Table of Contents  
ORIGINAL ARTICLE
Year : 2015  |  Volume : 2  |  Issue : 1  |  Page : 12-15

Descending Thoracic Aorto-bifemoral Bypass for Aortoiliac Occlusive Disease


Department of Cardio Vascular and Thoracic Surgery, S.M.S. Medical College, Jaipur, Rajasthan, India

Date of Web Publication5-Mar-2015

Correspondence Address:
Dr. Mohit Sharma
Department of Cardio Vascular and Thoracic Surgery, S.M.S. Medical College, Jaipur, Rajasthan
India
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Source of Support: None, Conflict of Interest: None


DOI: 10.4103/0972-0820.152825

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  Abstract 

Introduction: Complete obstruction of the abdominal aorta at the renal artery level is a difficult surgical problem.
Methods: From August 2010 to January 2014, descending thoracic aorta to femoral artery bypass grafting was used to re-vascularize the lower limbs of the patients in our center. We analysedd our results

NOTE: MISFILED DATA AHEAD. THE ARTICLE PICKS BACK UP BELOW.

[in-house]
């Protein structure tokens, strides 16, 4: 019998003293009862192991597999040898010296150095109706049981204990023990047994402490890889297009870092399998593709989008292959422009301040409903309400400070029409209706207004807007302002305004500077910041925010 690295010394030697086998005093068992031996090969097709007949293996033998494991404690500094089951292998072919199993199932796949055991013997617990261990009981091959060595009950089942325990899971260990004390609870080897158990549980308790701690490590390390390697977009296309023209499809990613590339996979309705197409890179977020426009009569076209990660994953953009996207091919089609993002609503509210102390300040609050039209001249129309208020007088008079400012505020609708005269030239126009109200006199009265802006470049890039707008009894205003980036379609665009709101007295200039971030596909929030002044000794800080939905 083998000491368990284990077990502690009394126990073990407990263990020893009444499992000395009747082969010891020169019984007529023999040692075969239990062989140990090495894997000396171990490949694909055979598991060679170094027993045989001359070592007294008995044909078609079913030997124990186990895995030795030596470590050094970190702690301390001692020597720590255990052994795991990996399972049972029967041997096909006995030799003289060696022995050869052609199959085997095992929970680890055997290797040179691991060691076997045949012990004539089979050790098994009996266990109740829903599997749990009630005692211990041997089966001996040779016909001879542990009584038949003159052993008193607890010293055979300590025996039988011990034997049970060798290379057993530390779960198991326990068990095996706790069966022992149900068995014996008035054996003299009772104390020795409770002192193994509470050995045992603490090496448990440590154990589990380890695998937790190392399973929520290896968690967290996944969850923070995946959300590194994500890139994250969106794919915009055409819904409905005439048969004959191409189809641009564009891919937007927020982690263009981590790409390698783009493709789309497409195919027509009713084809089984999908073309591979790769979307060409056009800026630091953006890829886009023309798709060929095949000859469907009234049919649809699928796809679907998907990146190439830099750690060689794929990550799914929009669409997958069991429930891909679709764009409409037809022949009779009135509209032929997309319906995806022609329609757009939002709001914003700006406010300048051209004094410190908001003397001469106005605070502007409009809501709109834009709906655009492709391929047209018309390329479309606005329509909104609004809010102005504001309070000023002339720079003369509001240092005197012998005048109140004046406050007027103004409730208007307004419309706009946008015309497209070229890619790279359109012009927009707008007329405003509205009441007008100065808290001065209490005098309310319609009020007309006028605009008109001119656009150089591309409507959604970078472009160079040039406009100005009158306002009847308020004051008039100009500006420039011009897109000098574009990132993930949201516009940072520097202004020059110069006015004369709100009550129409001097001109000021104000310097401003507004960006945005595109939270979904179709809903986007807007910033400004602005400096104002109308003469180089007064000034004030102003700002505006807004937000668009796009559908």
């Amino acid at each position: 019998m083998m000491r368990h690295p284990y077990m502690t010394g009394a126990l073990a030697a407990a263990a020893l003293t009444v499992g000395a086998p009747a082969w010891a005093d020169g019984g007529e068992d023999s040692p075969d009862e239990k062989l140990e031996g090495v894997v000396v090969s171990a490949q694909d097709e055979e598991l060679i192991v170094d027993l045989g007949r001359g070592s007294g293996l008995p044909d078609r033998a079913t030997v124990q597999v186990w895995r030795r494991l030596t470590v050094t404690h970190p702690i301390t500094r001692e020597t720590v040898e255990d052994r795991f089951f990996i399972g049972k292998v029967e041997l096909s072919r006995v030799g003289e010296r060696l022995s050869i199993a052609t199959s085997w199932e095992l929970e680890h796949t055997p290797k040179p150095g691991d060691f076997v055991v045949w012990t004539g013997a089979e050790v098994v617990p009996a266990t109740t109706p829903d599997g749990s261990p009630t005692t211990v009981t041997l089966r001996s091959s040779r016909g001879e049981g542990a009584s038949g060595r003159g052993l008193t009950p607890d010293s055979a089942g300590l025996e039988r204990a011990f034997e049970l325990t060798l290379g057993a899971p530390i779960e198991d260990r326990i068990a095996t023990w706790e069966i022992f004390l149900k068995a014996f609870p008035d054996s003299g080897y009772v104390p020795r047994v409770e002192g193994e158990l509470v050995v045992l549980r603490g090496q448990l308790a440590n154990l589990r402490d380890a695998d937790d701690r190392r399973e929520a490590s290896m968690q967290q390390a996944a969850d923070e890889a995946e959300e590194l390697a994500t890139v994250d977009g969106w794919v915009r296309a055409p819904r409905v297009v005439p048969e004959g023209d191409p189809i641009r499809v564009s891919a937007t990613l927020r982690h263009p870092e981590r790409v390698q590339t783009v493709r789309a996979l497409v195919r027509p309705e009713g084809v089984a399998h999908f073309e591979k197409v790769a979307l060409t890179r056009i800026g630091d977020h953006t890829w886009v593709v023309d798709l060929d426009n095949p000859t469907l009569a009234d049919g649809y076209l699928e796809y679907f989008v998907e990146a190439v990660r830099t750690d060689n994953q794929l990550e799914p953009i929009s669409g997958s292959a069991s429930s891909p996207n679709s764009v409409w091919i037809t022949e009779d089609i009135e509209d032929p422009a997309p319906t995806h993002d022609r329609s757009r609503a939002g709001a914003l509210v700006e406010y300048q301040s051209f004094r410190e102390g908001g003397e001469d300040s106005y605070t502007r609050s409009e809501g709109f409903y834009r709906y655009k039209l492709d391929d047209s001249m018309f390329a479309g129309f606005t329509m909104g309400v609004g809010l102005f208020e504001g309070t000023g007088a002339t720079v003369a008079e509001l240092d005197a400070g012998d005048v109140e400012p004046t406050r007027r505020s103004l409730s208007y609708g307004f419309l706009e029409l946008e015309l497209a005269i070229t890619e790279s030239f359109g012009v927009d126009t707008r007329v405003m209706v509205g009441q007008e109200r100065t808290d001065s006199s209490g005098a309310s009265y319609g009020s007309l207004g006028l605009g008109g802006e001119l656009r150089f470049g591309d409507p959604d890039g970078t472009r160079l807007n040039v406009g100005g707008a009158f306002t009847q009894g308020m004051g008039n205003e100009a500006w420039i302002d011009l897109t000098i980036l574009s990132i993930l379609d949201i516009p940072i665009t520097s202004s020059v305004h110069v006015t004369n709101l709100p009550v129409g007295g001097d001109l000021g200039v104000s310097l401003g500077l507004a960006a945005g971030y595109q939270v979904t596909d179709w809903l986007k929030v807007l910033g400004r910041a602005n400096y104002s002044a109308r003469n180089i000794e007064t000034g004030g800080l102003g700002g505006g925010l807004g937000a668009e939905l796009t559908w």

Results: Primary indication was lack of a suitable site for aortic clamping. Average duration of surgery was 2.5-4.5 h, and blood loss was 100-400 mL. We use BARD®, IMPRA® expanded polytetrafluoroethylene vascular graft for thoraco-bifemoral bypass surgery. There was one mortality due to myocardial infarction. Major morbidities were graft occlusion in one patient that was managed by embolectomy and ascites in another patient, managed conservatively.
Conclusion: Thoracic aorta to femoral artery bypass is a simple extra anatomic bypass technique, which can be used in case of difficulty to use abdominal aorta for lower limb re-vascularization.

Keywords: Atherosclerosis, peripheral vascular disease, thoraco-bifemoral bypass


How to cite this article: